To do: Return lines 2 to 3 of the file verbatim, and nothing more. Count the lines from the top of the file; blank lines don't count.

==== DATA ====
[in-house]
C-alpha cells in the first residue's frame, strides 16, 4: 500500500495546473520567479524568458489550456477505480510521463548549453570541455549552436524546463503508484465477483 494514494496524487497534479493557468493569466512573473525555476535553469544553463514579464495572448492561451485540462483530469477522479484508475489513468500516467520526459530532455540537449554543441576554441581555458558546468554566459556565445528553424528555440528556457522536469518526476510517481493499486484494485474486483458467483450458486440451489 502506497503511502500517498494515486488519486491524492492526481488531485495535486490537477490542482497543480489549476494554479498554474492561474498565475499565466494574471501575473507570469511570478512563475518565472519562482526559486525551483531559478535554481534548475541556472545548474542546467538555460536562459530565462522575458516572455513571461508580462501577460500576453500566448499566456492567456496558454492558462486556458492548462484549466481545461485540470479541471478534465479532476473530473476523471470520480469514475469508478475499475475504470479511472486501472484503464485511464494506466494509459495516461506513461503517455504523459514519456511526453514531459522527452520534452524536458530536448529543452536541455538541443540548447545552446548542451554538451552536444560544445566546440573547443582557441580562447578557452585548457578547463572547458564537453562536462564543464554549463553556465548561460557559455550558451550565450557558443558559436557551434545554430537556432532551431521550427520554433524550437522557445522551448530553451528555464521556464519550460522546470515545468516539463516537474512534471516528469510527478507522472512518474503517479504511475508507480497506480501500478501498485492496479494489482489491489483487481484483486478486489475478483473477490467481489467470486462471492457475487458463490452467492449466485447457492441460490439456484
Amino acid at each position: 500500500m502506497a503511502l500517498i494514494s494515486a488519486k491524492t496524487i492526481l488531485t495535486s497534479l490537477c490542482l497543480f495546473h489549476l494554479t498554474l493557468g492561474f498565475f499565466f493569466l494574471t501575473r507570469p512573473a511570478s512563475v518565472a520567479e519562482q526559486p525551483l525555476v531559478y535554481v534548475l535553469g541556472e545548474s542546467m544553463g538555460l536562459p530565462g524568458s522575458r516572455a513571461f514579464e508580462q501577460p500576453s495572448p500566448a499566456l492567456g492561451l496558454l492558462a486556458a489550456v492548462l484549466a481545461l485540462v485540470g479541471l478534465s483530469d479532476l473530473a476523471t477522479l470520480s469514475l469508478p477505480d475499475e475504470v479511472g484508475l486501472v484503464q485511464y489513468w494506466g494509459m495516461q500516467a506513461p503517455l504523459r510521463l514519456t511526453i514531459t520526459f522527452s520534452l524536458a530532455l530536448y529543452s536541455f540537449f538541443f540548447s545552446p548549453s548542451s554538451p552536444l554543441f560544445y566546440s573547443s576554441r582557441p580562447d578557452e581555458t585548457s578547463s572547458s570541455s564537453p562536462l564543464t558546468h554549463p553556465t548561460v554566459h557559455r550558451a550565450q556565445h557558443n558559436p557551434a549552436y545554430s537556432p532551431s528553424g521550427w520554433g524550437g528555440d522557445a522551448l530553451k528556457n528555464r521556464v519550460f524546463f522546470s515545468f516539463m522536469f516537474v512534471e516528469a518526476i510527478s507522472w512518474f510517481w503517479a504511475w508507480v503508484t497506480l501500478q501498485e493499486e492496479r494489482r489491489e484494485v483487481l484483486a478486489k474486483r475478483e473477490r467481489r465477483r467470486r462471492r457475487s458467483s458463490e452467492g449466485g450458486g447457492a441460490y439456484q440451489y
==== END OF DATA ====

C-alpha cells in the first residue's frame, strides 16, 4: 500500500495546473520567479524568458489550456477505480510521463548549453570541455549552436524546463503508484465477483 494514494496524487497534479493557468493569466512573473525555476535553469544553463514579464495572448492561451485540462483530469477522479484508475489513468500516467520526459530532455540537449554543441576554441581555458558546468554566459556565445528553424528555440528556457522536469518526476510517481493499486484494485474486483458467483450458486440451489 502506497503511502500517498494515486488519486491524492492526481488531485495535486490537477490542482497543480489549476494554479498554474492561474498565475499565466494574471501575473507570469511570478512563475518565472519562482526559486525551483531559478535554481534548475541556472545548474542546467538555460536562459530565462522575458516572455513571461508580462501577460500576453500566448499566456492567456496558454492558462486556458492548462484549466481545461485540470479541471478534465479532476473530473476523471470520480469514475469508478475499475475504470479511472486501472484503464485511464494506466494509459495516461506513461503517455504523459514519456511526453514531459522527452520534452524536458530536448529543452536541455538541443540548447545552446548542451554538451552536444560544445566546440573547443582557441580562447578557452585548457578547463572547458564537453562536462564543464554549463553556465548561460557559455550558451550565450557558443558559436557551434545554430537556432532551431521550427520554433524550437522557445522551448530553451528555464521556464519550460522546470515545468516539463516537474512534471516528469510527478507522472512518474503517479504511475508507480497506480501500478501498485492496479494489482489491489483487481484483486478486489475478483473477490467481489467470486462471492457475487458463490452467492449466485447457492441460490439456484
Amino acid at each position: 500500500m502506497a503511502l500517498i494514494s494515486a488519486k491524492t496524487i492526481l488531485t495535486s497534479l490537477c490542482l497543480f495546473h489549476l494554479t498554474l493557468g492561474f498565475f499565466f493569466l494574471t501575473r507570469p512573473a511570478s512563475v518565472a520567479e519562482q526559486p525551483l525555476v531559478y535554481v534548475l535553469g541556472e545548474s542546467m544553463g538555460l536562459p530565462g524568458s522575458r516572455a513571461f514579464e508580462q501577460p500576453s495572448p500566448a499566456l492567456g492561451l496558454l492558462a486556458a489550456v492548462l484549466a481545461l485540462v485540470g479541471l478534465s483530469d479532476l473530473a476523471t477522479l470520480s469514475l469508478p477505480d475499475e475504470v479511472g484508475l486501472v484503464q485511464y489513468w494506466g494509459m495516461q500516467a506513461p503517455l504523459r510521463l514519456t511526453i514531459t520526459f522527452s520534452l524536458a530532455l530536448y529543452s536541455f540537449f538541443f540548447s545552446p548549453s548542451s554538451p552536444l554543441f560544445y566546440s573547443s576554441r582557441p580562447d578557452e581555458t585548457s578547463s572547458s570541455s564537453p562536462l564543464t558546468h554549463p553556465t548561460v554566459h557559455r550558451a550565450q556565445h557558443n558559436p557551434a549552436y545554430s537556432p532551431s528553424g521550427w520554433g524550437g528555440d522557445a522551448l530553451k528556457n528555464r521556464v519550460f524546463f522546470s515545468f516539463m522536469f516537474v512534471e516528469a518526476i510527478s507522472w512518474f510517481w503517479a504511475w508507480v503508484t497506480l501500478q501498485e493499486e492496479r494489482r489491489e484494485v483487481l484483486a478486489k474486483r475478483e473477490r467481489r465477483r467470486r462471492r457475487s458467483s458463490e452467492g449466485g450458486g447457492a441460490y439456484q440451489y